In a sudden twist to Algeria's political saga, some of the pillars of Abdelaziz Bouteflika's long-standing regime are withdrawing their support for the 82-year-old president, who now rarely appears in public since suffering a stroke in 2013.
But who are the mainstays of Bouteflika's establishment?
We've broken down the key players. All of them have backed the Algerian president since his ascent to power but their support became more salient during Bouteflika's 3rd and 4th terms, and the 5th term election bid.
Army's chief of staff Ahmed Gaed Salah
Lieutenant General and the army's chief of staff Ahmed Gaed Salah is also Algeria's deputy defence minister (Bouteflika is defence minister).
On Tuesday, he said a constitutional procedure that would declare Bouteflika "unfit for office" should be triggered, arguing this would meet the demands of protesters who want to see the ailing president removed from office.
Speaking on local television, Salah said that starting the constitutional process was "the only guarantee for political stability".
Salah called for Algeria's constitutional council to rule whether Bouteflika was fit for office. This kind of ruling would have to be ratified by a two-thirds majority of members in the two houses of parliament.
Under Article 102 of the constitution, the chairman of the parliament's upper house, Abdelkader Bensalah, would serve as caretaker president for at least 45 days after Bouteflika's departure.
Coalition parties: National Rally for Democracy and National Liberation Front
The National Rally for Democracy (RND), headed by former prime minister Ahmad Ouyahia, and the National Liberation Front (FLN), led by Mouadh Bouchareb (Bouteflika acts as the honorary president of the party), form Algeria's coalition government. They've been allied since Bouteflika's accession to power in 1999.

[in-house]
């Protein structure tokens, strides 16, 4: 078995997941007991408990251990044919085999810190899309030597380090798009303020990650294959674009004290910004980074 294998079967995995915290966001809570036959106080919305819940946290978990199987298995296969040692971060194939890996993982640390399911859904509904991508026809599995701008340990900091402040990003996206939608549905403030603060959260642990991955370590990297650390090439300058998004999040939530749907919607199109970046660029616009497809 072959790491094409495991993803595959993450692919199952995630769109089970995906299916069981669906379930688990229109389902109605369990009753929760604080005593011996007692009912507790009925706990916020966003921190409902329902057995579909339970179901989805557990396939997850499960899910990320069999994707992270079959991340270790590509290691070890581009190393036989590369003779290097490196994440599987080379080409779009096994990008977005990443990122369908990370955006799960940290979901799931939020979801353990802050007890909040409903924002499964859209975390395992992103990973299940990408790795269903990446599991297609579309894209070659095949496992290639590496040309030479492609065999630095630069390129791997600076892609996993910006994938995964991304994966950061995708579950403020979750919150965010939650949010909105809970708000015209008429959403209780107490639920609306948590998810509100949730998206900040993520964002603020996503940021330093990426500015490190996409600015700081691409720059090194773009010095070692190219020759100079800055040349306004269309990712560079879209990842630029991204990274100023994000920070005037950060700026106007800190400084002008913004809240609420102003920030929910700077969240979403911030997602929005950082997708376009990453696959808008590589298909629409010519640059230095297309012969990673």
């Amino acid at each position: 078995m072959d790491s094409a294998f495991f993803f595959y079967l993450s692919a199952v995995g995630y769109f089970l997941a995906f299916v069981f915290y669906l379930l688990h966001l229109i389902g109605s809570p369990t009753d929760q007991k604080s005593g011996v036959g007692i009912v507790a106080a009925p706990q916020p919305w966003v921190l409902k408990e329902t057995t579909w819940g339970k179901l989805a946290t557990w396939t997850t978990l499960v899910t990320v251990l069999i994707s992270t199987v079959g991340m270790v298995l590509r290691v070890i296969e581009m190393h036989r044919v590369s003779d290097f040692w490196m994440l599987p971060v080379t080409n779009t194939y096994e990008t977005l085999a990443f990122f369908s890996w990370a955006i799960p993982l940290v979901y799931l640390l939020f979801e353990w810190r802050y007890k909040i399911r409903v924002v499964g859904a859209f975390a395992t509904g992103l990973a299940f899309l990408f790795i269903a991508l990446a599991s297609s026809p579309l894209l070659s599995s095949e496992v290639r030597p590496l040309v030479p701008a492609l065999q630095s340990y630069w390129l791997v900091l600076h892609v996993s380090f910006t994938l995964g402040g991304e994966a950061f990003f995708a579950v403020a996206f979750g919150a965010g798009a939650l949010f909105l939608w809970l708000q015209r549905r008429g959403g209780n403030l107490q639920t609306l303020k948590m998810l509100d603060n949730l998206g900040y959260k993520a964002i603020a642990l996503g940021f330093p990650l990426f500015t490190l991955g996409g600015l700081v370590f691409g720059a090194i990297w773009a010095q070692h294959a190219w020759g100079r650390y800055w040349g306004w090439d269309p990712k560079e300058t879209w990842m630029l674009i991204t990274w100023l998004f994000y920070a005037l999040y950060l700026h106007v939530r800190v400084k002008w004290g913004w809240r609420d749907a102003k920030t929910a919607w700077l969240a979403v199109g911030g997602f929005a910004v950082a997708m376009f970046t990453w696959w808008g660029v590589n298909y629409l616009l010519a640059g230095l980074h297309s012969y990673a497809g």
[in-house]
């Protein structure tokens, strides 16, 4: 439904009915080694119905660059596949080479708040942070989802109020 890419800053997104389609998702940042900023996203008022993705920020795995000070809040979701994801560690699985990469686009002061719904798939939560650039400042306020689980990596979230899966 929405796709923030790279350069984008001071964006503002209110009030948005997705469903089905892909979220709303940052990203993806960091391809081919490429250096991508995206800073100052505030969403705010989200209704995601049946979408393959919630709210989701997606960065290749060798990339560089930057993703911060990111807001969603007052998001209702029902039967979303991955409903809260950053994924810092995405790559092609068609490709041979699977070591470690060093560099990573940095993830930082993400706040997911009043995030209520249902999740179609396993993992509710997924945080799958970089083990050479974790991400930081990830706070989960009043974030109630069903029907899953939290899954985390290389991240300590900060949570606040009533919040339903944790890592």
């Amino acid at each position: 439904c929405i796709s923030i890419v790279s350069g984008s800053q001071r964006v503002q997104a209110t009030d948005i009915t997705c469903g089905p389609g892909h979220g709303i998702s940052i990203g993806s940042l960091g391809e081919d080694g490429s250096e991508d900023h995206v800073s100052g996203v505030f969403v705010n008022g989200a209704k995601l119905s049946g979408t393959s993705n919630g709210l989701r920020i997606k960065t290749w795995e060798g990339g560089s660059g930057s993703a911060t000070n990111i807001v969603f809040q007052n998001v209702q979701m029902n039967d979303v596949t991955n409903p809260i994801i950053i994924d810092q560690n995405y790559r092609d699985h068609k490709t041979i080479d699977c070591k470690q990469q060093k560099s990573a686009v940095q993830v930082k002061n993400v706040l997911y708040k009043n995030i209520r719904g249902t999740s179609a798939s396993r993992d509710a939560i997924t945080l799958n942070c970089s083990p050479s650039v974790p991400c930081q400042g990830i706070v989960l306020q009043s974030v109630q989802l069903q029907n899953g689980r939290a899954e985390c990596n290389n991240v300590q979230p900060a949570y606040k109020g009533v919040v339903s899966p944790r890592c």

On Wednesday, both the RND and the FLN issued statements backing an army call for Bouteflika to step down a day earlier.
For Bouteflika, the loss of Ouyahia's and the FLN party's support is yet another blow to his withering leadership.
Ali Haddad, head of the employer's union (FCE)
Ali Haddad, one of the richest men in Algeria according to Forbes, has provided financial backing to Bouteflika's election campaigns.
He is the owner of the construction company ETRHB Haddad Group, which is now one of the largest in the country.
Haddad is also a key stakeholder of the Algerian football club USM Alger and owns various newspapers as well as a TV station.
General Union of Algerian Workers (UGTA)
The UGTA headed by Algerian politician Abdelmadjid Sidi Said, is the main Algerian trade union. It was founded in 1956 to mobilise Algerian workers against French colonial interests.
A long-time a staunch supporter of Bouteflika, it also backed the army's calls for the president to step down.
Is there an opposition?
Not really. Bouteflika managed to get rid of a real political opposition but the main opposition party is represented by the Movement for the Society of Peace, an Islamist party currently led by Abderrezak Makri and aligned with the Muslim Brotherhood.
Thousands of Algerians have been protesting for five weeks now demanding the removal of the entire ruling political system. Demonstrators say that declaring Bouteflika "unfit to rule" over article 102 is not enough.
"Protests will continue... Algerians' demands include a change of the political system," Mustapha Bouchachi, a lawyer and activist, told Reuters.
"The implementation of Article 102 (the part of the constitution that covers declaring a president unfit for office) means that the symbols of the system will oversee the transition period and organise presidential elections," he said.
"We want a real democracy, not a facade of a democracy," said postal worker Zakaria Jaziri.